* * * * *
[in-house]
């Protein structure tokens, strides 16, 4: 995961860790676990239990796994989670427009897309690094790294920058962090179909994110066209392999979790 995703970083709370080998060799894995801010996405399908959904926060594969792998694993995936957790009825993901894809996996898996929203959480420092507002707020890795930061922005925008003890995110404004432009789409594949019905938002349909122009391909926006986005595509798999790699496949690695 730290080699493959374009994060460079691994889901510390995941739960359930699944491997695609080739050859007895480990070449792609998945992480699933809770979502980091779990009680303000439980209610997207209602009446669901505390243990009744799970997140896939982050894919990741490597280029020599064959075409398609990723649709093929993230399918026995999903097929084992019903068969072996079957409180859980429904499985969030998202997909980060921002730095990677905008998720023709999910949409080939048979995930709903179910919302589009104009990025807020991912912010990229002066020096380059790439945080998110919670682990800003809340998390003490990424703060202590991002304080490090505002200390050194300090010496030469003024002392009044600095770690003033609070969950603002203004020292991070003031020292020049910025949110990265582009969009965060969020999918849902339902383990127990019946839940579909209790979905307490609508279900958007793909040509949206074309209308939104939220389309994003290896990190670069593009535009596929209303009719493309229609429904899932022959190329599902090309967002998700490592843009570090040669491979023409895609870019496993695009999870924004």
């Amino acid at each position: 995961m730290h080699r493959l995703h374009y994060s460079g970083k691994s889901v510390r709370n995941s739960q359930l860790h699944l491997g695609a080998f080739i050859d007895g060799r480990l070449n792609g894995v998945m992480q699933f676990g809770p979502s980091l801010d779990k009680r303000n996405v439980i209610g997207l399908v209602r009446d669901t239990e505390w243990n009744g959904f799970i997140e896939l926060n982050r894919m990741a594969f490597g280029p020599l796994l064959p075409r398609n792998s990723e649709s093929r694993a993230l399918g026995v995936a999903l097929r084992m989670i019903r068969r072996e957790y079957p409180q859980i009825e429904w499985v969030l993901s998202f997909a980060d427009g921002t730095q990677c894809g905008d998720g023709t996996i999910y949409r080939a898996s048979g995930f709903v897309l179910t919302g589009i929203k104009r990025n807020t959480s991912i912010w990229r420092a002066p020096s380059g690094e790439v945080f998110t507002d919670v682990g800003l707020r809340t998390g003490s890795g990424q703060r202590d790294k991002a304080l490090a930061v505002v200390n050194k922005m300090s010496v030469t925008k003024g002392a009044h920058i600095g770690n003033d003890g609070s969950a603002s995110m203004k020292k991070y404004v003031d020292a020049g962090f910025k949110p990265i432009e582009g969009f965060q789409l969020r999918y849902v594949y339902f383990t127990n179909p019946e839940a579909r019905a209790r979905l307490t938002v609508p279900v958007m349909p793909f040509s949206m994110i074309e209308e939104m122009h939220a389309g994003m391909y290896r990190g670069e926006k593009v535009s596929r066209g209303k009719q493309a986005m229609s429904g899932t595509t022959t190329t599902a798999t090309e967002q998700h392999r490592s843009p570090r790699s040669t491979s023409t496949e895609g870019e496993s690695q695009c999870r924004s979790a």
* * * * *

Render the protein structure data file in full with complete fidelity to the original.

[in-house]
């Protein structure tokens, strides 16, 4: 995961860790676990239990796994989670427009897309690094790294920058962090179909994110066209392999979790 995703970083709370080998060799894995801010996405399908959904926060594969792998694993995936957790009825993901894809996996898996929203959480420092507002707020890795930061922005925008003890995110404004432009789409594949019905938002349909122009391909926006986005595509798999790699496949690695 730290080699493959374009994060460079691994889901510390995941739960359930699944491997695609080739050859007895480990070449792609998945992480699933809770979502980091779990009680303000439980209610997207209602009446669901505390243990009744799970997140896939982050894919990741490597280029020599064959075409398609990723649709093929993230399918026995999903097929084992019903068969072996079957409180859980429904499985969030998202997909980060921002730095990677905008998720023709999910949409080939048979995930709903179910919302589009104009990025807020991912912010990229002066020096380059790439945080998110919670682990800003809340998390003490990424703060202590991002304080490090505002200390050194300090010496030469003024002392009044600095770690003033609070969950603002203004020292991070003031020292020049910025949110990265582009969009965060969020999918849902339902383990127990019946839940579909209790979905307490609508279900958007793909040509949206074309209308939104939220389309994003290896990190670069593009535009596929209303009719493309229609429904899932022959190329599902090309967002998700490592843009570090040669491979023409895609870019496993695009999870924004």
């Amino acid at each position: 995961m730290h080699r493959l995703h374009y994060s460079g970083k691994s889901v510390r709370n995941s739960q359930l860790h699944l491997g695609a080998f080739i050859d007895g060799r480990l070449n792609g894995v998945m992480q699933f676990g809770p979502s980091l801010d779990k009680r303000n996405v439980i209610g997207l399908v209602r009446d669901t239990e505390w243990n009744g959904f799970i997140e896939l926060n982050r894919m990741a594969f490597g280029p020599l796994l064959p075409r398609n792998s990723e649709s093929r694993a993230l399918g026995v995936a999903l097929r084992m989670i019903r068969r072996e957790y079957p409180q859980i009825e429904w499985v969030l993901s998202f997909a980060d427009g921002t730095q990677c894809g905008d998720g023709t996996i999910y949409r080939a898996s048979g995930f709903v897309l179910t919302g589009i929203k104009r990025n807020t959480s991912i912010w990229r420092a002066p020096s380059g690094e790439v945080f998110t507002d919670v682990g800003l707020r809340t998390g003490s890795g990424q703060r202590d790294k991002a304080l490090a930061v505002v200390n050194k922005m300090s010496v030469t925008k003024g002392a009044h920058i600095g770690n003033d003890g609070s969950a603002s995110m203004k020292k991070y404004v003031d020292a020049g962090f910025k949110p990265i432009e582009g969009f965060q789409l969020r999918y849902v594949y339902f383990t127990n179909p019946e839940a579909r019905a209790r979905l307490t938002v609508p279900v958007m349909p793909f040509s949206m994110i074309e209308e939104m122009h939220a389309g994003m391909y290896r990190g670069e926006k593009v535009s596929r066209g209303k009719q493309a986005m229609s429904g899932t595509t022959t190329t599902a798999t090309e967002q998700h392999r490592s843009p570090r790699s040669t491979s023409t496949e895609g870019e496993s690695q695009c999870r924004s979790a």